I have a lot of experience with bipolar depression, and I hate it when people tell me to “cry it out.” I find this one of the most useless pieces of advice you can give a person who’s upset, particularly one that’s already crying. It’s built on the idea that you can cry out a sorrow of some sort as if there’s a beginning, middle and end. Well, I can’t comment for people without bipolar disorder, but for people with bipolar depression, “crying it out” isn’t an option.
Why Say ‘Cry It Out’ to a Person with Bipolar Depression?
I think people have experiencing saying “cry it out” to two-year-olds. You know, when a toddler is upset because his toy broke, there is certainly an end to the upset, an end to the crying. He’s not going to be upset about it forever. So, telling him to cry it out makes sense. And, indeed, adults aren’t upset about the same thing forever either, but it can take considerably longer to get over a broken marriage than a broken toy.
“Crying it out” is also built on the notion of feeling your feelings — in other words, not suppressing them. This clearly applies not just to toddlers learning about emotions, but adults too (maybe more so). Adults more acutely don’t want to feel pain and are more likely to try to suppress it in some way. I’ve blinked away tears more times than I can count.
So, when a person with bipolar depression is upset and starts to cry, the above things may run through a person’s head, and they may say, “Just cry it out,” or “let it out.” I understand. Old-timey, pithy wisdom is memorable.
I Was Told to ‘Cry It Out’ with Bipolar Depression
And, in fact, it was a psychologist who told me to “cry it out” when I was in a bipolar depression. I think he thought there would be a beginning, middle and end. I think he thought there would be a well of suffering I could get to the bottom of. And I think he thought suppressing the tears and suffering was making it worse.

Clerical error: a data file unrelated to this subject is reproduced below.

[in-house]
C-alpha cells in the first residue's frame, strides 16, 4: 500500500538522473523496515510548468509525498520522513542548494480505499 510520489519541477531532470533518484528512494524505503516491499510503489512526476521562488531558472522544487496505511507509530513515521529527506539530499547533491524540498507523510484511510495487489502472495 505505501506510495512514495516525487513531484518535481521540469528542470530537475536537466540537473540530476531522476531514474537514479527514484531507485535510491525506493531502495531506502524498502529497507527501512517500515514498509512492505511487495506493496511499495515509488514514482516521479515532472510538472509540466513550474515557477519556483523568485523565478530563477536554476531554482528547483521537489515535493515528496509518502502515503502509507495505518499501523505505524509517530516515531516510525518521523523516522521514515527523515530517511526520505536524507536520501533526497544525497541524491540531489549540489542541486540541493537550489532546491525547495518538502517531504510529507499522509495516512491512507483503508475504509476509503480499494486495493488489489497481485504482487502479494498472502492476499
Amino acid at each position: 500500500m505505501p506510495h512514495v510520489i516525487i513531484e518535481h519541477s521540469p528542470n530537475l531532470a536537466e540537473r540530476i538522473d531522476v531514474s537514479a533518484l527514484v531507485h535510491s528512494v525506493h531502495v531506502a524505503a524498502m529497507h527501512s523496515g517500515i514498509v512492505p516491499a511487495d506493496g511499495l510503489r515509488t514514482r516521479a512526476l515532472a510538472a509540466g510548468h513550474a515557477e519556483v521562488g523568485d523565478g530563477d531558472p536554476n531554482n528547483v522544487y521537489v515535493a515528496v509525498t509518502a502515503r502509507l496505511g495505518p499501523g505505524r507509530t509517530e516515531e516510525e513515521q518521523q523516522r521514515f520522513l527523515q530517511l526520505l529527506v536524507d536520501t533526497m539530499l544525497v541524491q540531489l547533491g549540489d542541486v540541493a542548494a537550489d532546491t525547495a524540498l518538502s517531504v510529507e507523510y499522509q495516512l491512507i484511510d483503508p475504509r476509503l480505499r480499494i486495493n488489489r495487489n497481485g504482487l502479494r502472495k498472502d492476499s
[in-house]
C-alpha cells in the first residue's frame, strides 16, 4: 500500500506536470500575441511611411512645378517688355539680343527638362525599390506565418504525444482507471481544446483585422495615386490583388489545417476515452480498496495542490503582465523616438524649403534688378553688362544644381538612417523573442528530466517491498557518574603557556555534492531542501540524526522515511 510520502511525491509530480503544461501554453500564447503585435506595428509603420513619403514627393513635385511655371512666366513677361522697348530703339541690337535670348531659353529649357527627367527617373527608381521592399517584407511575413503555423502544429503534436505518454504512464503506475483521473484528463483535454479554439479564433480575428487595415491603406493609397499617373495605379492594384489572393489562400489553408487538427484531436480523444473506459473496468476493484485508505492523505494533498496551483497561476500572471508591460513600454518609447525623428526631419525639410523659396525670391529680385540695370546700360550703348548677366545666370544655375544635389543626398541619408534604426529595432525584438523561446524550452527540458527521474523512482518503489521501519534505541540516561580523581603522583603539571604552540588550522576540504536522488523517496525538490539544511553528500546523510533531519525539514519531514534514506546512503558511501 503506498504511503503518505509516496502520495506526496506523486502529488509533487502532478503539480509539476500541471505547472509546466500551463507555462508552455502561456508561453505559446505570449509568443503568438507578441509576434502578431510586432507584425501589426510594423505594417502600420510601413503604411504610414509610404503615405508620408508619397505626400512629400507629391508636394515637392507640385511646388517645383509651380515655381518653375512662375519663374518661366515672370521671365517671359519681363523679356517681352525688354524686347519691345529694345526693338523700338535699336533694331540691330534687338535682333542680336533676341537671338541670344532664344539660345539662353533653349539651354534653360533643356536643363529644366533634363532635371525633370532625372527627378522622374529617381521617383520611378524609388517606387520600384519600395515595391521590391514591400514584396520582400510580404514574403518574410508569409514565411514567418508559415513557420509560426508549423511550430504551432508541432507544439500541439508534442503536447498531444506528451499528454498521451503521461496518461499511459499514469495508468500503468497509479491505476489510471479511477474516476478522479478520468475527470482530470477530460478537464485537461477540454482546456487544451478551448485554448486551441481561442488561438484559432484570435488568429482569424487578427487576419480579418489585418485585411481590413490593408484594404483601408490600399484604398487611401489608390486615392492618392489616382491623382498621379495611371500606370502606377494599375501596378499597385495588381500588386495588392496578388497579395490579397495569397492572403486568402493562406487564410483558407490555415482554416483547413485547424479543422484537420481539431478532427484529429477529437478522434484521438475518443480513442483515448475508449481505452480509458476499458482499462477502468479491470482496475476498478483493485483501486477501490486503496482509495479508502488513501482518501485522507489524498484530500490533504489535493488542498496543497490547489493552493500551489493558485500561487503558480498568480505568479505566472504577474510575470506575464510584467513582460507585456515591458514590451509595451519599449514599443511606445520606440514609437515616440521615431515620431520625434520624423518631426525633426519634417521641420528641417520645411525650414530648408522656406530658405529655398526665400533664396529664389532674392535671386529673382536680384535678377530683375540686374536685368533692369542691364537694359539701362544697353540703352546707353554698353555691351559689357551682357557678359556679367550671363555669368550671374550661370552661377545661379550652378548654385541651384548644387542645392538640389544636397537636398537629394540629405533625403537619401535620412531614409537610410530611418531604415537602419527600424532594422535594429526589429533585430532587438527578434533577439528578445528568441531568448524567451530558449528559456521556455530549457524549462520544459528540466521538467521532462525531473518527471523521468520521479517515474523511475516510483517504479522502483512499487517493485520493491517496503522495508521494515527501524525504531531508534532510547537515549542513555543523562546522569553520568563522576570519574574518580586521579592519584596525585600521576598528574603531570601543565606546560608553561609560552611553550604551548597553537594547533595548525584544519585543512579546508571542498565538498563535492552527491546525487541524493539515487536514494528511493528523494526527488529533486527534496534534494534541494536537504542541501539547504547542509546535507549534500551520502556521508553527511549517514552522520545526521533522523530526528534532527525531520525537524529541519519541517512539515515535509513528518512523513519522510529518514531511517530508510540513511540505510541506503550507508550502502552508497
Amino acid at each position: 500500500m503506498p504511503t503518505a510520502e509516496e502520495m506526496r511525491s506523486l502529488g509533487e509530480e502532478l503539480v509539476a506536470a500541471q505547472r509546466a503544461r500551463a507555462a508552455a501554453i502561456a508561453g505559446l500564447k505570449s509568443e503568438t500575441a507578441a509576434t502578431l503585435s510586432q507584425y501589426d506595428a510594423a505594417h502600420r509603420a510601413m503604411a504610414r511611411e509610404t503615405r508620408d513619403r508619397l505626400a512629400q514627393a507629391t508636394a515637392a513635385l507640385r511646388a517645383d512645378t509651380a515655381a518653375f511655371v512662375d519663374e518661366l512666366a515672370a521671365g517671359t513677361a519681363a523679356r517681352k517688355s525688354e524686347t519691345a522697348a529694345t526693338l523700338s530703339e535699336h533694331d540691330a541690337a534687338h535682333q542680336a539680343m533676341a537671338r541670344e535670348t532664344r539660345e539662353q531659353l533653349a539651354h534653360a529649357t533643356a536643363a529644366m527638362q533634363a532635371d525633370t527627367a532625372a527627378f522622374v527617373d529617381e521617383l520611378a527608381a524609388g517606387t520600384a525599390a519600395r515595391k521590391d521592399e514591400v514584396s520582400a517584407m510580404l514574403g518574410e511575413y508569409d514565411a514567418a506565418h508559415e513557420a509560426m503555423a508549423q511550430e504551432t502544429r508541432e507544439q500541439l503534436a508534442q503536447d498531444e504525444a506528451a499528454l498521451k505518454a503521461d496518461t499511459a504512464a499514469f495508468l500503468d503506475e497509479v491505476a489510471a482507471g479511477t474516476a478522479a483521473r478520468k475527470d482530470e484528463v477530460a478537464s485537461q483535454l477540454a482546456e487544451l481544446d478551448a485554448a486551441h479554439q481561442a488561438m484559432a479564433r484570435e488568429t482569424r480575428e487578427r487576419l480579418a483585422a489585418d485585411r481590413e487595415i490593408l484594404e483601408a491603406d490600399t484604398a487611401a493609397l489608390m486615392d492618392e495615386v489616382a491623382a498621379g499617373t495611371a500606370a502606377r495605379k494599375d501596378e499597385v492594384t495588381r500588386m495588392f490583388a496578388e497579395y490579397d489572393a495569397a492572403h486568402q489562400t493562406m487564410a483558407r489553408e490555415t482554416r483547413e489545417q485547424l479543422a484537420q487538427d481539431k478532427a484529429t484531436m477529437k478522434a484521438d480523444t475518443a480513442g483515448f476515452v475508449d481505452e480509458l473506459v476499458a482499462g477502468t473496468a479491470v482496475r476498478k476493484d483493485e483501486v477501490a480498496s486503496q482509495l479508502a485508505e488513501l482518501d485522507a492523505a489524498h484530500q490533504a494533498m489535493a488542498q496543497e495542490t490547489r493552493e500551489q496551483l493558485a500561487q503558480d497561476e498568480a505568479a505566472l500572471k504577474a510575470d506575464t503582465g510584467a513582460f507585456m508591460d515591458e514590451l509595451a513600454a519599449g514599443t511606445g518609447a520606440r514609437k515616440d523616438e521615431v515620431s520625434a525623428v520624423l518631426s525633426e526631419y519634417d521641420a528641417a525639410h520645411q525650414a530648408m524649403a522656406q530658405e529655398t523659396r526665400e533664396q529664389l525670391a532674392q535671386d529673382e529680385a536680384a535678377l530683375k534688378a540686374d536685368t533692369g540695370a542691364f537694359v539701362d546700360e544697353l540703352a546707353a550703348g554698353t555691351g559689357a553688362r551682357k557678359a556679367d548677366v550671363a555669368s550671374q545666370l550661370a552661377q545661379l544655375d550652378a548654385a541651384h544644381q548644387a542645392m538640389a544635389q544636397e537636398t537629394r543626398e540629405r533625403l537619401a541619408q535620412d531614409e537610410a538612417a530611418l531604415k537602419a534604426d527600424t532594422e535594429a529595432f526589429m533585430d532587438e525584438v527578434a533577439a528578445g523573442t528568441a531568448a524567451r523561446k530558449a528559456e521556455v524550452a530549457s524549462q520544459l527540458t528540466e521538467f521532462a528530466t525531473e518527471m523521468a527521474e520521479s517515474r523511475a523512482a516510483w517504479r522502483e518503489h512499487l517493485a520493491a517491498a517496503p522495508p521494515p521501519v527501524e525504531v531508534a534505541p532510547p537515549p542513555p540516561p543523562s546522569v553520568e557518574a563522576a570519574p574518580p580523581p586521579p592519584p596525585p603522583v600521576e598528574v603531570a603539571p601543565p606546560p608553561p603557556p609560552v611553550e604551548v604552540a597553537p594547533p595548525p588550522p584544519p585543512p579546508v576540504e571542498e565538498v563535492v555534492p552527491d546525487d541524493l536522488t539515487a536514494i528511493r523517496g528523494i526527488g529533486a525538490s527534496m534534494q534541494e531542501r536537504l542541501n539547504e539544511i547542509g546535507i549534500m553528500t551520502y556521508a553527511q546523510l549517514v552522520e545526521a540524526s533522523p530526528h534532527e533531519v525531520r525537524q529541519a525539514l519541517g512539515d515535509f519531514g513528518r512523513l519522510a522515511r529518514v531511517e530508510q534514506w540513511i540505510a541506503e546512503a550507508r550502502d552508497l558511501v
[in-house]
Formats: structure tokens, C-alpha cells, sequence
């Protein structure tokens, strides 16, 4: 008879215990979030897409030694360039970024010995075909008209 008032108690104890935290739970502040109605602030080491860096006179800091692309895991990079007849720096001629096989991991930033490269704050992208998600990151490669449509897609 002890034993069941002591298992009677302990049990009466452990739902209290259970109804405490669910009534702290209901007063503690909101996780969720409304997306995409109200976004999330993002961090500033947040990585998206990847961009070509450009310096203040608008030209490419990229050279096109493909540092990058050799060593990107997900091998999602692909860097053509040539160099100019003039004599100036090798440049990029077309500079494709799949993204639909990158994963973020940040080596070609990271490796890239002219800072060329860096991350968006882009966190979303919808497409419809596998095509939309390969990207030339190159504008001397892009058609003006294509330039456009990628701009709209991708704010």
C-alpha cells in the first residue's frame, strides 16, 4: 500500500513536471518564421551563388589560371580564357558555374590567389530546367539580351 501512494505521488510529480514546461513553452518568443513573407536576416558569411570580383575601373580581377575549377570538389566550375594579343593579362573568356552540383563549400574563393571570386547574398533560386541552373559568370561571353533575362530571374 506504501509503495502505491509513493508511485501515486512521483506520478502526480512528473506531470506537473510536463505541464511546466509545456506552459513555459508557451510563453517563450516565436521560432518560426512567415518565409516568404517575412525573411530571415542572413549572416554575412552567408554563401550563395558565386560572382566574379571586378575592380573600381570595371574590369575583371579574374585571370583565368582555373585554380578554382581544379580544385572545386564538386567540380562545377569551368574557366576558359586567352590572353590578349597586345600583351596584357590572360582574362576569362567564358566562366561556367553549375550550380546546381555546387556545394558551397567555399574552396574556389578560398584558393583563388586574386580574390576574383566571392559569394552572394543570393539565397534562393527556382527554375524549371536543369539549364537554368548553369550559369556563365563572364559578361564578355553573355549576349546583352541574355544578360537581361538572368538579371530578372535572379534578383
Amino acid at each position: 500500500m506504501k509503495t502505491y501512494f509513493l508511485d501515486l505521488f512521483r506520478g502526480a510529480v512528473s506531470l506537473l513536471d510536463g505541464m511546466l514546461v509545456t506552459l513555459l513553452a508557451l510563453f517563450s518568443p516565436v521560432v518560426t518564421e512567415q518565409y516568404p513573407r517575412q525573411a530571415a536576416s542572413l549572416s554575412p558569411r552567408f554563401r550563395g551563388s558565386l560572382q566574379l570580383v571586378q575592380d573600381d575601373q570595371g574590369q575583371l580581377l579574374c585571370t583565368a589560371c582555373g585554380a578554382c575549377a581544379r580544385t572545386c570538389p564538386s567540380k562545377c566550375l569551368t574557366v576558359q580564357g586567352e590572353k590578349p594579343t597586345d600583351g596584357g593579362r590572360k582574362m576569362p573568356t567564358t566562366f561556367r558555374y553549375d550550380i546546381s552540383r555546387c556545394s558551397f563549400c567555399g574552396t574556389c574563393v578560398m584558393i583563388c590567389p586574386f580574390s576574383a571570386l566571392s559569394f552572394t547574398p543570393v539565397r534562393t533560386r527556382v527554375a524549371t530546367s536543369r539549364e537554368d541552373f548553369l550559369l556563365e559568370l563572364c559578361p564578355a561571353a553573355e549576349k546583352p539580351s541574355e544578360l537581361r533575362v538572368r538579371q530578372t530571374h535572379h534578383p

And so I did what my therapist asked. I stopped suppressing the suffering and tears. I attempted to “cry out” my bipolar depression.
My attempt overran our session. He put me in the next room when he had his next client and told me to continue. It was garment-rending suffering in that room. I was wailing in pain. There was a river of tears. Nothing felt better. Everything felt worse. After what felt like three or four lifetimes, I decided to give up on that advice. And honestly, I had to self-harm to get my emotions back under control. (This was many years ago.)
Why You Can’t ‘Cry Out’ Bipolar Depression
I learned two things that day.
- Bipolar depression isn’t the kind of thing you can cry out.
- Psychologists fundamentally don’t understand serious mental illness and how it differs from average distress.
You see, bipolar depression isn’t like feeling sad about something. It’s like being sad. It’s like personifying sadness. It’s like the claws of sadness clutching your soul. It has no beginning, middle and end. It has a life of its own. You can’t cry out bipolar depression because there is no “out” per se. Not in the traditional sense. It’s not something you “get over” it’s something you treat and that’s fundamentally different.
And it’s this difference psychologists often don’t get. Don’t get me wrong, some do, I’m sure, but in my experience, most don’t. Most psychologists look at mental illness as if it were just on the spectrum of upset and distress that anyone else would face, and thus, suggest it will respond to the same techniques. And in some respects, some of those same techniques are useful. But there’s a reason why serious mental illnesses like bipolar disorder have specific forms of therapy that are evidence-based. And it’s for exactly this reason. Serious mental illness is a different animal. It’s a well of suffering without a floor.
Don’t Tell People with Bipolar Depression to ‘Cry It Out’
All of this is to say, just don’t tell people with bipolar depression to “cry it out.” Don’t give that advice. In fact, don’t give advice about something you don’t understand. You might understand pain and crying. You might understand distress. But you don’t understand serious mental illness unless it’s something you have spent years studying or have yourself. You just don’t. And admitting that you don’t understand what a person with bipolar depression is going through is okay. In fact, it’s much better than bad advice that will just make the person with bipolar disorder feel like a failure when the advice doesn’t work out.
So instead of saying “cry it out” to a person with bipolar depression, how about just saying, “I hear your pain. I’m here for you. I love you.”
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